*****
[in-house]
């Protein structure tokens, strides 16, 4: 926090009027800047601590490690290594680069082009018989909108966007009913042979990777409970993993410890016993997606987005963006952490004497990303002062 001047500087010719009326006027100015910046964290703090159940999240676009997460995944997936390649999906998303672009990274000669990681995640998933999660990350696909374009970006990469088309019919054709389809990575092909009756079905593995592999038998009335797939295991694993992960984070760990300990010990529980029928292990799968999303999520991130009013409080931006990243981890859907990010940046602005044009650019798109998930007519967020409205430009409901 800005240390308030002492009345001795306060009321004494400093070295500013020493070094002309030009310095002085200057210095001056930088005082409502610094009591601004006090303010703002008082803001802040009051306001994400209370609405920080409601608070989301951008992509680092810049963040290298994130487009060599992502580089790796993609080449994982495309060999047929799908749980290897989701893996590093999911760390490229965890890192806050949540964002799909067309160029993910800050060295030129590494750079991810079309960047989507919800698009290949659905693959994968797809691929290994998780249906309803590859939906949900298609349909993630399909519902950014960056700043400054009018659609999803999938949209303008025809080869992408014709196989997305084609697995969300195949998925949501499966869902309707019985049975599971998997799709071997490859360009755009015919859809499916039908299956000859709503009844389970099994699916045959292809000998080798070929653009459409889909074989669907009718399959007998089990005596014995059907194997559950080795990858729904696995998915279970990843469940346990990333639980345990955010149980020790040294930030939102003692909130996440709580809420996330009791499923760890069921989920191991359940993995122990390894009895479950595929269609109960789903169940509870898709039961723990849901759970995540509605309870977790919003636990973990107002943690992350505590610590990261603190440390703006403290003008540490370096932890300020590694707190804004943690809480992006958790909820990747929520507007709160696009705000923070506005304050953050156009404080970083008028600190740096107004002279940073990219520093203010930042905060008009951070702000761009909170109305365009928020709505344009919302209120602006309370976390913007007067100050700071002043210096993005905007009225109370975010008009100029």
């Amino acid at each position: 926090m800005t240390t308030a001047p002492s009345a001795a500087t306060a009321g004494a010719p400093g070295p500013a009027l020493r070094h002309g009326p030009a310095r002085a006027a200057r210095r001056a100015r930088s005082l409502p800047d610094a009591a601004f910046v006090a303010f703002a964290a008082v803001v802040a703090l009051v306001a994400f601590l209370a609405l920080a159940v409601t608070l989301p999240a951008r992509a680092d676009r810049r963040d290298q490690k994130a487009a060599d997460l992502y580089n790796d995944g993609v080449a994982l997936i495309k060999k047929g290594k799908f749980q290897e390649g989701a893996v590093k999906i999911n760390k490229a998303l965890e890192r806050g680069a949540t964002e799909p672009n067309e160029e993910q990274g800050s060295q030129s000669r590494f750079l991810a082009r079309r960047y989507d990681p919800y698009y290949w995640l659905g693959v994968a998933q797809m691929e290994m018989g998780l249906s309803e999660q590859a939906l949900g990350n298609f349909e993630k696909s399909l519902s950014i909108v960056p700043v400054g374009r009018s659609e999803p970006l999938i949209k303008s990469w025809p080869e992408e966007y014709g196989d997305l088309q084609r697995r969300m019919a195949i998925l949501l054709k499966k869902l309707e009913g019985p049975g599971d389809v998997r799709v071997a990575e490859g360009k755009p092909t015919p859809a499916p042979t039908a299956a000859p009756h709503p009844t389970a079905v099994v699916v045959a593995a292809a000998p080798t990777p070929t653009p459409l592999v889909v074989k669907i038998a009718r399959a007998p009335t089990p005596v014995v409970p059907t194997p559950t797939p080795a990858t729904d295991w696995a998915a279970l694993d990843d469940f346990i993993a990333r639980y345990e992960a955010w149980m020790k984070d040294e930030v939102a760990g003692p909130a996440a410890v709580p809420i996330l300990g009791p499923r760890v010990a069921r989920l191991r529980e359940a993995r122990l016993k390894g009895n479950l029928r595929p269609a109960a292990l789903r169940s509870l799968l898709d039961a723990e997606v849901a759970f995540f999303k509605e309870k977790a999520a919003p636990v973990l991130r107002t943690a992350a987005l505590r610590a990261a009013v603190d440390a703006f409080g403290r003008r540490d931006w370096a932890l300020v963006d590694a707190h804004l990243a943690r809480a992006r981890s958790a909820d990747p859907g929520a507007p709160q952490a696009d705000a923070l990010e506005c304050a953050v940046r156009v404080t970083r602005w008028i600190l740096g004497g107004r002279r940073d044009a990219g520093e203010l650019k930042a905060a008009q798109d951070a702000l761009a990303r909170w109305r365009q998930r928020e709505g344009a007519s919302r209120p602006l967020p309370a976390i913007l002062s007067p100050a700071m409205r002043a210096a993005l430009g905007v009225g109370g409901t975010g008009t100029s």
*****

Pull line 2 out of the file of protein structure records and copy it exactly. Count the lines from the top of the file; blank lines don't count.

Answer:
């Protein structure tokens, strides 16, 4: 926090009027800047601590490690290594680069082009018989909108966007009913042979990777409970993993410890016993997606987005963006952490004497990303002062 001047500087010719009326006027100015910046964290703090159940999240676009997460995944997936390649999906998303672009990274000669990681995640998933999660990350696909374009970006990469088309019919054709389809990575092909009756079905593995592999038998009335797939295991694993992960984070760990300990010990529980029928292990799968999303999520991130009013409080931006990243981890859907990010940046602005044009650019798109998930007519967020409205430009409901 800005240390308030002492009345001795306060009321004494400093070295500013020493070094002309030009310095002085200057210095001056930088005082409502610094009591601004006090303010703002008082803001802040009051306001994400209370609405920080409601608070989301951008992509680092810049963040290298994130487009060599992502580089790796993609080449994982495309060999047929799908749980290897989701893996590093999911760390490229965890890192806050949540964002799909067309160029993910800050060295030129590494750079991810079309960047989507919800698009290949659905693959994968797809691929290994998780249906309803590859939906949900298609349909993630399909519902950014960056700043400054009018659609999803999938949209303008025809080869992408014709196989997305084609697995969300195949998925949501499966869902309707019985049975599971998997799709071997490859360009755009015919859809499916039908299956000859709503009844389970099994699916045959292809000998080798070929653009459409889909074989669907009718399959007998089990005596014995059907194997559950080795990858729904696995998915279970990843469940346990990333639980345990955010149980020790040294930030939102003692909130996440709580809420996330009791499923760890069921989920191991359940993995122990390894009895479950595929269609109960789903169940509870898709039961723990849901759970995540509605309870977790919003636990973990107002943690992350505590610590990261603190440390703006403290003008540490370096932890300020590694707190804004943690809480992006958790909820990747929520507007709160696009705000923070506005304050953050156009404080970083008028600190740096107004002279940073990219520093203010930042905060008009951070702000761009909170109305365009928020709505344009919302209120602006309370976390913007007067100050700071002043210096993005905007009225109370975010008009100029």